Monday, October 12, 2020

What is your favorite Louisiana Iris?

by Ron Killingsworth

When friends visit us during the bloom season for Louisiana irises, they are usually amazed at the diversity of the color and size of the flowers on Louisiana irises. After viewing thousands of irises in bloom, they never fail to ask, “Which is your favorite?”. Discounting my own introductions, it is hard to pick just one “favorite” Louisiana iris, when there are so many beautiful ones to choose from.

'Hush Money' (Mary Dunn 1998)

So, I will share some of my favorites with you. Maybe not the most favorite, but in the top ten, would be ‘Hush Money’ (Mary Dunn 98). ‘Hush Money’ won an honorable mention from the American Iris Society (AIS) in 2002. Registered as “stands cream with blue cast; falls cream, raised gold line signal” and “height 36”) does not completely describe this iris. It usually has style arms that are yellow at the top and green toward the bottom of the styles.  It has some ruffling on the falls.  The stands tend to stand up and the falls tend to have a graceful curving down to them. The foliage is never much taller than 36” and the flower is always in the right size for foliage that of that height.  The “blue cast” is very notable.  It is just a lovely small flowered iris. And, you have to love the name!

'Bajazzo' (Mary Dunn 1980)

Mary Dunn, of California, is no longer with us but she had a very productive career of hybridizing Louisiana irises.  She registered 128 Louisiana irises and won the Mary Swords Debaillion Award for ‘Monument’ (Mary Dunn 1977) in 1984.  She also won the Mary Swords Debaillion Medal (MSDM) for ‘Bajazzo’, ‘Rhett’, ‘Bayou Mystique’ and ‘Extraordinaire’. (By the way, she also registered ‘Scarlett’ so Rhett would not be lonely.) ‘Bayou Mystique’ (Mary Dunn 1988) just happens to also be one of my favorites. 

'Splitter Splatter' (D. R. Grieves 2004)

‘Splitter Splatter’ (D.R. Grieves 2004) is also one of my favorites. D. R. Grieves is a native of Kalamunda, West Australia, but interestingly, to my knowledge, was never a member of the Society for Louisiana Irises (SLI).  He probably belongs to some of the Australian iris organizations. Grieves registered 19 Louisiana irises from 2004 to present. I have never seen any of his other irises and ‘Splitter Splatter’, according to SLI records, has never been introduced in the USA. This one would probably be of interest to members of the Novelty Iris Society

'Heather Pryor' (John C. Taylor 1993)

 ‘Heather Pryor’ (John C. Taylor 1993) is also in my top ten favorites. Mr. Taylor spent a lot of time describing the iris when he registered it and the description is dead on.  It is a great garden iris and stands out in a crowd of blossoms.  The pastel colors really make it different along with the green style arms.  Taylor, of Sydney, Australia, registered 201 Louisiana irises.  The person Heather Pryor, of Australia, has also hybridized many beautiful Louisiana irises. With 153 Louisiana irises registered by 2019, she won the Mary Swords Debaillion Medal in 2004 and 2006 for ‘Peaches in Wine’ (97) and ‘Hot and Spicy’ (95) and her husband, Bernard, won the MSDM in 2016 for his ‘Blue Mountain Mist’ (2006).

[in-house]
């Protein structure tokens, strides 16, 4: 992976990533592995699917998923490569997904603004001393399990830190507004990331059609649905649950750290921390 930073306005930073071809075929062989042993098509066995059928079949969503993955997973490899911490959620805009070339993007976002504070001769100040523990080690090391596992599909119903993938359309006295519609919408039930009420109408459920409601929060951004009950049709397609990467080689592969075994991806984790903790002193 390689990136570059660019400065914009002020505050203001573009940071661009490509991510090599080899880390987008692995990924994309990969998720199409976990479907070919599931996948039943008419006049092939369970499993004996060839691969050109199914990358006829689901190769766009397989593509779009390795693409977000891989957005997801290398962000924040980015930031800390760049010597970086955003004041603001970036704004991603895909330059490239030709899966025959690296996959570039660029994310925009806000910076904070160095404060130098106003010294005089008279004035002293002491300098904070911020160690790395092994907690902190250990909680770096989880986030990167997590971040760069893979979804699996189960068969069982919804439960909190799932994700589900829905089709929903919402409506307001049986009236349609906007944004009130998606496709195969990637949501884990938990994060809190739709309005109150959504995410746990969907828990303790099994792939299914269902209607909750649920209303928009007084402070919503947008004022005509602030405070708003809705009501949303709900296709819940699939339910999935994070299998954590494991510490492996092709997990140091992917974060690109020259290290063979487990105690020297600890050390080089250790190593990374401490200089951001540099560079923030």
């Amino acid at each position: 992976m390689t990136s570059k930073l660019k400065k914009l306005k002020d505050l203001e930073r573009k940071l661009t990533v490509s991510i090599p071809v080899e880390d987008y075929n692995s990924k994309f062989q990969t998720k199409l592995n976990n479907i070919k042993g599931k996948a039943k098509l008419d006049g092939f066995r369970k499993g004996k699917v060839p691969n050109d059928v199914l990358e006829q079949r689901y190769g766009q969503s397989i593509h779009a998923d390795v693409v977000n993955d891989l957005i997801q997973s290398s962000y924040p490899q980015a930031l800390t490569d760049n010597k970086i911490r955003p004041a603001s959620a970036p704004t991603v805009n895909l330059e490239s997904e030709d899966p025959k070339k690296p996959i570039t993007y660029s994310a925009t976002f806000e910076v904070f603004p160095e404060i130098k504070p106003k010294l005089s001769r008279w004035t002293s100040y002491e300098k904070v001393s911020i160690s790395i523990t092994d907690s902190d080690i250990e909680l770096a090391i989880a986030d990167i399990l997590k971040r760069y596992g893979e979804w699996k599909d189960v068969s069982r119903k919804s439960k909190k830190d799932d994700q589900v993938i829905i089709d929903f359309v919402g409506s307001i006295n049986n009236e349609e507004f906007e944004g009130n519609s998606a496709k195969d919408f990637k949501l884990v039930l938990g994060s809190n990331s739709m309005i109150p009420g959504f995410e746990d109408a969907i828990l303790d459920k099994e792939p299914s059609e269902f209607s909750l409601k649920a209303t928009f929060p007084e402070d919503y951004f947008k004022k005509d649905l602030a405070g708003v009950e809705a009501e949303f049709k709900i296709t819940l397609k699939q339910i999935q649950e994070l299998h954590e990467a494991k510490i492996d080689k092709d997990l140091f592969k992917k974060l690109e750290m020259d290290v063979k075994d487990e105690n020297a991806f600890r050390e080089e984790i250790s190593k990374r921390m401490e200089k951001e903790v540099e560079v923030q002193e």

'Dark Dude' (Ron Betzer 2010)

 ‘Dark Dude’ (Ron Betzer 2010) is probably my “darkest” favorite.  In fact, it is the darkest Louisiana irises I have grown and/or seen in person.  ‘Dark Dude’ won the MSDM in 2019, much deserved.  Its pod parent is ‘Bout Midnight’ (Mary Dunn 1988) (there is another Mary Dunn iris!) had been my darkest iris until Ron produced ‘Dark Dude’.

'Bout Midnight' (Mary Dunn 1988)

'Geisha Eyes' (Charles Arny 1987)

‘Geisha Eyes’ (Charles Arny 1987), an oldie but goodie is also in my top ten.  What an appropriate name! I was stationed in Okinawa for 18 months and passed through Japan several times.  Can not say I ever looked into a geisha’s eyes, but this iris has lovely “eyes”. The signal on all petals really make it stand out and it is a pleasing violet blue that holds the colors over many days.  It won an Honorable Mention in 1996 and an Award of Merit in 1999 but never progressed into the larger awards. It is of interest of me that the pod parent ‘Acadian Miss’ (Charles Arny 1980) is a beautiful white iris with green style arms while the pollen parent is ‘Valera’ (Charles Arny 1980), registered as apricot buff (and both of ‘Valera’s  parents are redish in color).  You never know what you are going to get when you cross two irises! Oh, those recessive genes!

Well, we could go on and on but that should be enough to hold your interest for at least a few minutes. Stay Safe and Stay Home. We will get over this mess.


  1. My favorite is Lake Sylvia, since it is short and blue and would work well in my pond.

  2. Wish I could grow them in UT. Too dry here.


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